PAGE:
“From that time on, I always knew Chad to be a very strong person in terms of community development. He wanted to make sure everyone around him was successful. Some years back, despite his busy schedule, he took a nonpaid position to be the chair of the Civil Service Board with PPS for their janitors to ensure the janitors’ workers’ rights were protected. The school district laid about 90 janitors off. Chad wasn’t going to have any of that, so he fought them tooth and nail all the way to the Oregon Supreme Court, where he won and the janitors got their jobs back.”

“He was very outspoken, very transparent, and that’s something you don’t often see.

He was quite an athlete as well. In fact, he still holds a number of football records out at Pacific University in Forest Grove, where he was also a student activist in the late ‘60s and early ‘70s. He did a lot of work to improve conditions at the college for minority students, especially African American students.”

“Oftentimes, people saw the tough politician and community advocate, but he was really a very compassionate person. He was very generous. If I had to choose two words to describe him they would be ‘compassion’ and ‘generosity.’”

Bernie Foster, publisher of The Skanner News, met Chad Debnam in 1975. “Chad Debman was a brilliant man, an incredibly entrepreneurial business guy. He was always very forward-thinking. The guy could’ve done just about anything he wanted to do.”

“Some people are like the leaves on the trees – they’ll blow whichever way the wind blows – but not Chad. Chad knew what he was about. Portland will miss a true champion. A confident, opinionated man who knew what he believed in and what he stood for.”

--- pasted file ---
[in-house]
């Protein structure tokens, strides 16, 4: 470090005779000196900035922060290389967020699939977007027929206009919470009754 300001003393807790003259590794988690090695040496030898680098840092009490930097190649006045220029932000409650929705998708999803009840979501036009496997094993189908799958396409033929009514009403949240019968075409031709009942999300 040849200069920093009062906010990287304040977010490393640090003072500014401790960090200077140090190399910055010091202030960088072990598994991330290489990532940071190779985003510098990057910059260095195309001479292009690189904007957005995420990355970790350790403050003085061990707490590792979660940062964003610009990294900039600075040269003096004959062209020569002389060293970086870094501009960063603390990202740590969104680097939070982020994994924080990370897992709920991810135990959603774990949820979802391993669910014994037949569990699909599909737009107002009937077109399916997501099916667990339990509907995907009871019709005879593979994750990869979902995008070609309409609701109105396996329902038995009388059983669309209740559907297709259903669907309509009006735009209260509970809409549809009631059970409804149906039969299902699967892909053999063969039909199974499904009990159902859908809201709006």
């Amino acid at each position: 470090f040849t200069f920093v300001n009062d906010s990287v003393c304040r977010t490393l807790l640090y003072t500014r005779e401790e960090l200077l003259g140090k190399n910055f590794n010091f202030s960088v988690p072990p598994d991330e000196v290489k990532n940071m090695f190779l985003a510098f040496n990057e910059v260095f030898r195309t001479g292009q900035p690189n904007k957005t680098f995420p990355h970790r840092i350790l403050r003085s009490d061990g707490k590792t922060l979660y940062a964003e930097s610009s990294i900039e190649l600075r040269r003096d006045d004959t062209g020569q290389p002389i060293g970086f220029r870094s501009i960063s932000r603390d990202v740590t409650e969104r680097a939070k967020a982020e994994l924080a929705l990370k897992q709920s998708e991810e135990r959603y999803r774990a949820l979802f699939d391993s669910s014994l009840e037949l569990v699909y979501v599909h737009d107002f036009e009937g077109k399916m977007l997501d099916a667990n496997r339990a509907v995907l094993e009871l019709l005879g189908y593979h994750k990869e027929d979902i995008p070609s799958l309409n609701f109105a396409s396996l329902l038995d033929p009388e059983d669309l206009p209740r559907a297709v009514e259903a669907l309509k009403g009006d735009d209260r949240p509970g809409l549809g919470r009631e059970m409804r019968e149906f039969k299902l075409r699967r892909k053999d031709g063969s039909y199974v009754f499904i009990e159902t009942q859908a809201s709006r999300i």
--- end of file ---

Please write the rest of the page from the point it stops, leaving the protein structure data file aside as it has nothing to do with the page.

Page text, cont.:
“Chad was one of the first few Black Republicans I ever met in the state of Oregon. He was very, very opinionated – as a matter of fact, he had more opinions that even I do. Chad was always consistent in upholding his beliefs. You didn’t have to agree with him.”

“Chad and a guy by the name of  Dave Leiken managed a group called Pleasure, probably one of the hottest musical groups in the 1970s.”

“Back in the early days, before Pleasure disbanded, Chad and I had a really great, close working relationship that helped the band sell almost a million records and tour all over the country,” said Leiken of Double Tee Records, who now owns Roseland Theater.

“I’m gonna miss the guy. I always enjoyed being around him. We shared a lot of interests and a lot of mutual opinions. Even though Chad was a Republican and I’m a liberal Democrat, we still could agree on a lot. Through it all our bond overcame our differences.”

“There was a time when Pleasure was recording in Los Angeles and we were all at the Hollywood Holiday Inn, staying for weeks at a time, interestingly Parliament Funkadelic and that crew were there too, and well let’s just say the bar down there could get pretty interesting sometimes.”

 Listen to Pleasure's hit single "Glide":

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Kevin Saddler